Old Man Vlachos was one of my father’s best friends. He and Old Man Simbonis. I say old, because as I write this Simbonis is still alive, of clear mind, at age 98.

These were two men from the next generation to my father who adopted him in the village of his father when he returned from South Africa to make a second home. Two men, of different backgrounds. Old Man Vlaxo was nicknamed a Vlach as he was an orphan from Thessaly. He grew up in hard times in Kakouri, was a shepherd and farmer. He had fields in the southern part of the plain of Tripoli, and would pass by the house to collect my brother John to work in the fields with him. He was essentially unschooled, but wise beyond books. He, like Simbonis, could read people easily and see where they were headed even though the person they were seeing had no idea. I think they knew where my father wanted to go, and helped him reach his destination.

I remember the engenia of the cellar at our house. My father had finally secured tenure of the house from a cousin who had been squatting there. John and his son had carved their names in the cement staircase my Uncle Arthur had built a few years before. I remember the rage on my father’s face, the insult to him and his family, as he made my brother chisel the cousin’s name from our lives. It was my father’s first big expense in Greece, to build a new house for his cousin that thought he had rights to live in our house. I wonder what the two old men advised him to do, and what they thought of what he did?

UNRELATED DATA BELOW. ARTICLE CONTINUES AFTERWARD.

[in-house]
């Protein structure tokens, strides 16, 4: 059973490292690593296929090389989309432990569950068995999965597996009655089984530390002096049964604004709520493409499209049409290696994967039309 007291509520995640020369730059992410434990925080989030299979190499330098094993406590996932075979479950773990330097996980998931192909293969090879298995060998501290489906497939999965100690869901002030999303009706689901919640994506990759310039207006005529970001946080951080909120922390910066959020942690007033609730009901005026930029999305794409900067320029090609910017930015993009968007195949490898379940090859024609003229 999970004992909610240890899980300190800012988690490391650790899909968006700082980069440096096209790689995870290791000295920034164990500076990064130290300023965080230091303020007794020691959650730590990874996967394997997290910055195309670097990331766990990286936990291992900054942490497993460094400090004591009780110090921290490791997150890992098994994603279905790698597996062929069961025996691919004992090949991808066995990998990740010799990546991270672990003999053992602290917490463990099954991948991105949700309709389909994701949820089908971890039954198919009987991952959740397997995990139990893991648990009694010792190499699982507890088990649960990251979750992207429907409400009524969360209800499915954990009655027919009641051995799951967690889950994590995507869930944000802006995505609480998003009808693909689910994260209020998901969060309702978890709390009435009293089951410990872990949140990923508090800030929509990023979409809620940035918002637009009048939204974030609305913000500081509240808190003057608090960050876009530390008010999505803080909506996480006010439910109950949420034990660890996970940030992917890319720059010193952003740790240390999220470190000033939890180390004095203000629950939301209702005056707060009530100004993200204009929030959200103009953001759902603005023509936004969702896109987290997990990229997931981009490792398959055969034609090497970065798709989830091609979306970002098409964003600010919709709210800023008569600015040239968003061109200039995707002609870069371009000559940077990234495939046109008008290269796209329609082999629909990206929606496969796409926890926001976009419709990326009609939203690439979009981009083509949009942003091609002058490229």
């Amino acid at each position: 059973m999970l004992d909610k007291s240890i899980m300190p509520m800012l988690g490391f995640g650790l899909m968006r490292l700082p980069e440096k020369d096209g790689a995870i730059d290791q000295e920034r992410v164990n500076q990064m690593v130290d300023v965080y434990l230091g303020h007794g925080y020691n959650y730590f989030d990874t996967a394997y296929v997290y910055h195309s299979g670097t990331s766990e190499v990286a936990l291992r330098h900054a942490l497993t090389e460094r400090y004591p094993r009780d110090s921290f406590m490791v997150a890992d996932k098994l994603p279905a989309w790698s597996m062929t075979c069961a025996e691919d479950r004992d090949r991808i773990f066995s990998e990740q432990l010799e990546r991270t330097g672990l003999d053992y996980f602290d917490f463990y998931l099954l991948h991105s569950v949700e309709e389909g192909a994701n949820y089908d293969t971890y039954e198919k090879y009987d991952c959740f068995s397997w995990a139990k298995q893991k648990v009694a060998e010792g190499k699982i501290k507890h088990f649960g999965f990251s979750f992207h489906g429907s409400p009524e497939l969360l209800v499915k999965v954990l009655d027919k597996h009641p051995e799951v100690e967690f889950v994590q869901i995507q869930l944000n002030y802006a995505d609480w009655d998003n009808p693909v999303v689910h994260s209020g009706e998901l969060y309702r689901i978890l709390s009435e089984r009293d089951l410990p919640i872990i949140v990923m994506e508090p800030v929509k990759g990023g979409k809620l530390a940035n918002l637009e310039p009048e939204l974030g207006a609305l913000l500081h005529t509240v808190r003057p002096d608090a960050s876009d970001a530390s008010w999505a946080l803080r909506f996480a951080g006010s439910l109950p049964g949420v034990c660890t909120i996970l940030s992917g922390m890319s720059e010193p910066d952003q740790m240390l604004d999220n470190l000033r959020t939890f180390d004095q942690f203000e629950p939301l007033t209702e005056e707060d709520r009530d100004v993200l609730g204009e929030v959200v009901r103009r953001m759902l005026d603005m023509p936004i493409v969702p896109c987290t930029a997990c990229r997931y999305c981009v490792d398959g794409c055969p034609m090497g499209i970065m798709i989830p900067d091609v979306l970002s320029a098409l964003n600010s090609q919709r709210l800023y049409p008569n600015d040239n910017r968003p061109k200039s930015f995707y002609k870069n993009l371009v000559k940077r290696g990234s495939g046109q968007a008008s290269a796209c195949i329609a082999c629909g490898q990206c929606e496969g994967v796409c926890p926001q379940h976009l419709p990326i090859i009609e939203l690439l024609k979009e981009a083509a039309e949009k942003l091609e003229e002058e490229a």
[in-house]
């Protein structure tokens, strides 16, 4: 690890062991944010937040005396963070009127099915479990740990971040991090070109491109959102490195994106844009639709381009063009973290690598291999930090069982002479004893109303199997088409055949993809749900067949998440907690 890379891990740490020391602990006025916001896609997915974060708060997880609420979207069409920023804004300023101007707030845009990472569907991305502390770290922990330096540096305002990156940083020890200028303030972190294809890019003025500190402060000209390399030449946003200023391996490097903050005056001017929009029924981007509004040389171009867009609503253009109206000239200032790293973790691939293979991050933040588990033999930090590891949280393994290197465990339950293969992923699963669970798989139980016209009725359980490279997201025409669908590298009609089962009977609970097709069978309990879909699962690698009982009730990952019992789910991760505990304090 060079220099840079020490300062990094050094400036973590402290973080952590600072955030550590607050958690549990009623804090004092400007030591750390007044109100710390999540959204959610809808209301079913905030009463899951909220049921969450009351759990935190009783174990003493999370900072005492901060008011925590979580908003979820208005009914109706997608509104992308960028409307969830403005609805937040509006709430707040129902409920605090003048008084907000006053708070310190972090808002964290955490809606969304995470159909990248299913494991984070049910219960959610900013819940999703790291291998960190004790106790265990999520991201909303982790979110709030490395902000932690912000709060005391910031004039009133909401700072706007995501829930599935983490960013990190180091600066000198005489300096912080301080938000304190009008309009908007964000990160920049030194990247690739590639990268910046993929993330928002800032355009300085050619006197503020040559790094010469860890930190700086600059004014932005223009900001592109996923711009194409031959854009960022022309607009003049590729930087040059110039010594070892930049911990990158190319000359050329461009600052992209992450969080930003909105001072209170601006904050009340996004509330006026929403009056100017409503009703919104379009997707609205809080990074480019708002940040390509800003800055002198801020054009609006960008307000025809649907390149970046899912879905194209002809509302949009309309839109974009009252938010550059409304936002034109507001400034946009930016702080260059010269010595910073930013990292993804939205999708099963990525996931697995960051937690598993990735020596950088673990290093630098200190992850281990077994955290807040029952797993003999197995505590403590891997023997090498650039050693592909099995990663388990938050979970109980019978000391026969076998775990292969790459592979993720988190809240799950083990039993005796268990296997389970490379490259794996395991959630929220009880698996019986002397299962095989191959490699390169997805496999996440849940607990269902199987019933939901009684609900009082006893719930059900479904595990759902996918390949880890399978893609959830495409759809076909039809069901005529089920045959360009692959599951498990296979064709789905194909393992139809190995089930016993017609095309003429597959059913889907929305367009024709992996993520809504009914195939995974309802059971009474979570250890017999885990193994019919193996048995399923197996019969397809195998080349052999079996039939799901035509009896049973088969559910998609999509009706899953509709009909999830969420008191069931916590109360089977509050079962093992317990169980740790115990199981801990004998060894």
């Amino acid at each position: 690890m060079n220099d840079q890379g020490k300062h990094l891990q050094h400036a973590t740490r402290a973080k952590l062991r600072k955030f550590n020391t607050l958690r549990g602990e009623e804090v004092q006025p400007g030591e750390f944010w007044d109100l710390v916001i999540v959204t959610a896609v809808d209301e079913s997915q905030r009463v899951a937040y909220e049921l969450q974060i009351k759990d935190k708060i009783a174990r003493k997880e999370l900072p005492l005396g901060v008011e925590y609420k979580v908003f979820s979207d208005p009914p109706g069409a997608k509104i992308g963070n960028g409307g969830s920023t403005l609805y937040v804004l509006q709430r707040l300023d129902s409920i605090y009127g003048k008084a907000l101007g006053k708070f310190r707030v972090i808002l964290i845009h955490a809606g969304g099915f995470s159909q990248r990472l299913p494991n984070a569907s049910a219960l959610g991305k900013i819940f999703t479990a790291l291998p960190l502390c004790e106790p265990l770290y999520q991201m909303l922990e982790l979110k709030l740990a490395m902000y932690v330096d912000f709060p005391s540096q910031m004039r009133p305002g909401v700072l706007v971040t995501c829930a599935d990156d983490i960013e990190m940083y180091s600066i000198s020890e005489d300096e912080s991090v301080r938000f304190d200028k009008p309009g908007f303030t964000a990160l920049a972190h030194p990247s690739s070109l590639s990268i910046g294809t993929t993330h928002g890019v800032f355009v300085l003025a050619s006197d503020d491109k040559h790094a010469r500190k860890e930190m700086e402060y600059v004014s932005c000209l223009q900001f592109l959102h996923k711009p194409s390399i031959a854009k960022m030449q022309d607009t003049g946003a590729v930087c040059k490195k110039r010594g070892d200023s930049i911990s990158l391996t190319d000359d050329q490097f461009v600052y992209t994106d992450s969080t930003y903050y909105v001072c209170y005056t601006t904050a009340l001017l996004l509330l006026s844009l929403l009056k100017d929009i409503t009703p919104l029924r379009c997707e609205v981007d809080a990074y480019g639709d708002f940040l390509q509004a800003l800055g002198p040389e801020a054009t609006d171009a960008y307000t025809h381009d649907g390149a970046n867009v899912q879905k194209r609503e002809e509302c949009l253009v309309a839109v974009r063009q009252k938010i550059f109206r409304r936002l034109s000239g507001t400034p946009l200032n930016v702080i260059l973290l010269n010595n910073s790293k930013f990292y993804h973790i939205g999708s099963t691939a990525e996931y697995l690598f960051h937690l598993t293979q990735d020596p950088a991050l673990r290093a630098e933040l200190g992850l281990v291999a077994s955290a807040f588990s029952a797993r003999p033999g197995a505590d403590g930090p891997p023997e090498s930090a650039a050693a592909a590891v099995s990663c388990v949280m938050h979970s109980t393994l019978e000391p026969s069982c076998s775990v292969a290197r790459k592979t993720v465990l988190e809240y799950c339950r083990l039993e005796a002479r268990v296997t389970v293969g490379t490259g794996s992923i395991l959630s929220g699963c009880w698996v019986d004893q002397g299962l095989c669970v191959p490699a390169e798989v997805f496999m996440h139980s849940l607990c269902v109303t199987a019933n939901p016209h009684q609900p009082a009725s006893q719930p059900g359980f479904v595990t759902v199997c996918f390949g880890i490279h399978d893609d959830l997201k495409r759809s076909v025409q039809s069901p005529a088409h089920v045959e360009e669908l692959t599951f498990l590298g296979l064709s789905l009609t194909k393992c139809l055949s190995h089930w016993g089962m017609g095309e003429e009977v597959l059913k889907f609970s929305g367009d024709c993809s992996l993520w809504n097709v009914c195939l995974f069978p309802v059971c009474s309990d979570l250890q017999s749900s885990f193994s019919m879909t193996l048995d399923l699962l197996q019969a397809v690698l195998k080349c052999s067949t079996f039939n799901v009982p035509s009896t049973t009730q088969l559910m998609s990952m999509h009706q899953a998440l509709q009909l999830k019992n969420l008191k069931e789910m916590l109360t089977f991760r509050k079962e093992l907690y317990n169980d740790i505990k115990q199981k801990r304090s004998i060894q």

But that didn’t detract from any celebration. The biggest was the engenia, the blessing, of the cellar. My father had allowed someone from the village to use the vineyards he had inherited from his mother, a small piece of land near the river bed. The fee was a barrel of wine a year for the cellar. The appropriately named the barrel “PIS”, for my father’s initials: Peter Ioanis Stathoulis. Much to his concern, although at times when I was younger and stole a sip of the retsina from the barrel I did think it tasted like donkey pis!

There would always be last year’s barrel and the current years in the cellar. The wine was pressed by foot from a cement bath built in under the steps next to the entrance to the cellar. The wine of the current year was a delightful rose with strong resin flavour. As I grew older I loved it as much as my father did, and the smell or quick taste can transport me back while accompanying some strong cheese or meat.

For the engenia they had a whole new barrel for use. And sheep on the spit from Tripoli. And the finished the barrel that night, with much dancing and joking. Even more so after the women had gone home and we children ran out of steam as we played late into the night.

Old Man Vlaxo got so drunk that they carried him back home in a  funeral procession and placed him in his wife’s “fourno”, the outdoor stove where they would bake bread once a week and on Special Sundays cook meat and potatoes. They lined candles along his side and left them lit as the closed the door. When he wife came out to bake the next morning Dina found him wishing he was dead from the headache. Good thing they did not know what a babelaas was in Greece!

Dina died last year. She was gentle soul, always tearing a piece of small leafed Basil from her gardens as she blessed you with sparkling tears in her eyes, on the road to the good.

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